The Longman Dictionary of Contemporary English defines temptation as a strong
desire to have or to do something even though you know you should not.
Therefore, the word connotes that if we yield to a temptation, we are being
ill-disciplined and perhaps want to taste the forbidden fruits. It has a
negative connotation if we yield to that temptation as it is not socially
Temptations exist everywhere in the world. They can be in the form
of buying branded goods, eating fried food when one's health does not permit it
or being tempted to take things easy, laze around and not do a task easily and
efficiently even though the deadline is drawing near.
Temptation is a perennial problem in life
and whether one gives in to it depends on one's character or more specifically
one's discipline and will. Discipline and will are formed by one's values or the
lessons learnt from giving in to temptations in the past. For example, a student
may be tempted by his peers to go shopping and take things easy even though a
major test is drawing near. If he does not yield to the temptation, it is
perhaps because from young, he has been trained to recognize that indulging in
short term pleasures like shopping or frittering away one's time will hinder
one's pursuit of desired goals in life such as studying to do well in the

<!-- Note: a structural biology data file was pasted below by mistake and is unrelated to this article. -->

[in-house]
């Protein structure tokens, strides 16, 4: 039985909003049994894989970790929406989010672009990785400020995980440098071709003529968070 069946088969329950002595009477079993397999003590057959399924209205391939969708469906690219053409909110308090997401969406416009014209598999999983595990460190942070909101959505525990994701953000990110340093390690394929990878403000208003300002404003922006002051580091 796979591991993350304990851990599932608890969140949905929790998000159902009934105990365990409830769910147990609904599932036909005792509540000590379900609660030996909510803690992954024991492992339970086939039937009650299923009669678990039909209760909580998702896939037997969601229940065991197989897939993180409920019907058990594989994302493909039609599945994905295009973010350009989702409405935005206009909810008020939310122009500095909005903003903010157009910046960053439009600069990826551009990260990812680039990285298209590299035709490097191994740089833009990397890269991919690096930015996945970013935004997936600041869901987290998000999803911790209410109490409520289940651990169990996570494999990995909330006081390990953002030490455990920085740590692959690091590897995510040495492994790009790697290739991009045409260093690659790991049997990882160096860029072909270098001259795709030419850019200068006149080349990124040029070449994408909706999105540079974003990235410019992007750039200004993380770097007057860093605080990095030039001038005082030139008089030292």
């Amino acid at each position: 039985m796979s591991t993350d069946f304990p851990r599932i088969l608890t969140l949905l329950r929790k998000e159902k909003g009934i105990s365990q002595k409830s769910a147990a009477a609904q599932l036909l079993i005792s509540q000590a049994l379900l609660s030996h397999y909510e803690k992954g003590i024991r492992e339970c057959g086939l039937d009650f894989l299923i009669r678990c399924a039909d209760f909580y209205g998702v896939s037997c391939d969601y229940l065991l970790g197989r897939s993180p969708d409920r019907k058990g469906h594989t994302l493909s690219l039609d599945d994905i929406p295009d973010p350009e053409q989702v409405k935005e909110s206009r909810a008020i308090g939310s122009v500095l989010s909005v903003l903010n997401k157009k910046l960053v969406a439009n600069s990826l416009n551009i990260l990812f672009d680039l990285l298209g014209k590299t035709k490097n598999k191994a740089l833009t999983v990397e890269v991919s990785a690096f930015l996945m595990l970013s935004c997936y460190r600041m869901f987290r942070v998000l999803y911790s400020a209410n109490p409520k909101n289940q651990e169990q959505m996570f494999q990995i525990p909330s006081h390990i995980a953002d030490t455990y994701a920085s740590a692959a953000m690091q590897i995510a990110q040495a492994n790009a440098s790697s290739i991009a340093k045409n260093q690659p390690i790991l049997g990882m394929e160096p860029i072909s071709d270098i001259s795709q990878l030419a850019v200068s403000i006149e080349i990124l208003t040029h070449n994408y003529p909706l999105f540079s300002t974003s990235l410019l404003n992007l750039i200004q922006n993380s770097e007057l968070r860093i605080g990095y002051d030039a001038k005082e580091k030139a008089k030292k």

examinations. It could also be that in the past he had yielded to temptation
before and in this case, a lack of discipline to study, which resulted in bad
A young student may be tempted to indulge in illegal methods like cheating,
lying or stealing. As a teen, the temptations of illicit pleasures like smoking,
taking drugs and gambling beckon to him. As a young adult, he may be tempted to
drink, charge immoderate expenses to his credit card, or lie in his resume.
Growing older, he may be tempted to eat foods which are not suitable for his
health or age. Elderly people may sometimes succumb to the temptations of con
men who lure them with get-rich schemes if they were to invest their hard-earned
savings with them.
Why is giving in to temptations socially frowned upon? This is because of the
harmful results from giving in to such. A person who tries smoking harms his
body and may even move on to drugs. A drug addict is a burden to himself, his
loved ones and to society. An accountant who yields to the temptation of
siphoning off his company's funds will face the odium
of social disgrace to himself when the crime is discovered.
All said and done, temptations are attractive by nature. This is often in the
nature of forbidden fruit. The grass always looks greener on the other side.
That milk shake may add unwanted calories to the slim woman, but it is itself a
temptation because it is forbidden and seldom indulged in. A diabetic craves for
a dessert because of the joys of sugar which he is forbidden to indulge in.
Someone who does not yield to temptation is respected in society. A
politician who is incorruptible or a husband who is faithful upholds desired
moral standards in society. Imagine a society where people give in to
temptations like beating traffic laws or going on spending
binges. The moral fabric of society will be eroded. Temptations
must therefore be recognized for what they are - seductive attractions not to be